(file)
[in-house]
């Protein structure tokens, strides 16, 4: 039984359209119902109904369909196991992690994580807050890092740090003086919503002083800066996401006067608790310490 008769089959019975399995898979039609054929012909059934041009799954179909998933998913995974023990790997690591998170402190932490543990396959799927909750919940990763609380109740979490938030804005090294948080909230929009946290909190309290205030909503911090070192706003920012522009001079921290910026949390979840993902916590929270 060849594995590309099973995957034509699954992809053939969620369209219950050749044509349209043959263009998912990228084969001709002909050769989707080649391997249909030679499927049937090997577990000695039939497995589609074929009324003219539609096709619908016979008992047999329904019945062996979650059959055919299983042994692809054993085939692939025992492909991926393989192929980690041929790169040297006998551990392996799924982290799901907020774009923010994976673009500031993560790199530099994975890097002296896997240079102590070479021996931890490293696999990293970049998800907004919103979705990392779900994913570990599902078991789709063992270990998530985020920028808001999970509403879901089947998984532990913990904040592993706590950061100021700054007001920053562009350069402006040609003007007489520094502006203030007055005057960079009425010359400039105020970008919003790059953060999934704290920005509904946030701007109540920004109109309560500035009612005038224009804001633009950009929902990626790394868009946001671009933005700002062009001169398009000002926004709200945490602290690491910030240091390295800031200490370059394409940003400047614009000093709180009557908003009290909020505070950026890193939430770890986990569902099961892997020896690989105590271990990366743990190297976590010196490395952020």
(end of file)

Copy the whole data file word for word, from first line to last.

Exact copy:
[in-house]
């Protein structure tokens, strides 16, 4: 039984359209119902109904369909196991992690994580807050890092740090003086919503002083800066996401006067608790310490 008769089959019975399995898979039609054929012909059934041009799954179909998933998913995974023990790997690591998170402190932490543990396959799927909750919940990763609380109740979490938030804005090294948080909230929009946290909190309290205030909503911090070192706003920012522009001079921290910026949390979840993902916590929270 060849594995590309099973995957034509699954992809053939969620369209219950050749044509349209043959263009998912990228084969001709002909050769989707080649391997249909030679499927049937090997577990000695039939497995589609074929009324003219539609096709619908016979008992047999329904019945062996979650059959055919299983042994692809054993085939692939025992492909991926393989192929980690041929790169040297006998551990392996799924982290799901907020774009923010994976673009500031993560790199530099994975890097002296896997240079102590070479021996931890490293696999990293970049998800907004919103979705990392779900994913570990599902078991789709063992270990998530985020920028808001999970509403879901089947998984532990913990904040592993706590950061100021700054007001920053562009350069402006040609003007007489520094502006203030007055005057960079009425010359400039105020970008919003790059953060999934704290920005509904946030701007109540920004109109309560500035009612005038224009804001633009950009929902990626790394868009946001671009933005700002062009001169398009000002926004709200945490602290690491910030240091390295800031200490370059394409940003400047614009000093709180009557908003009290909020505070950026890193939430770890986990569902099961892997020896690989105590271990990366743990190297976590010196490395952020």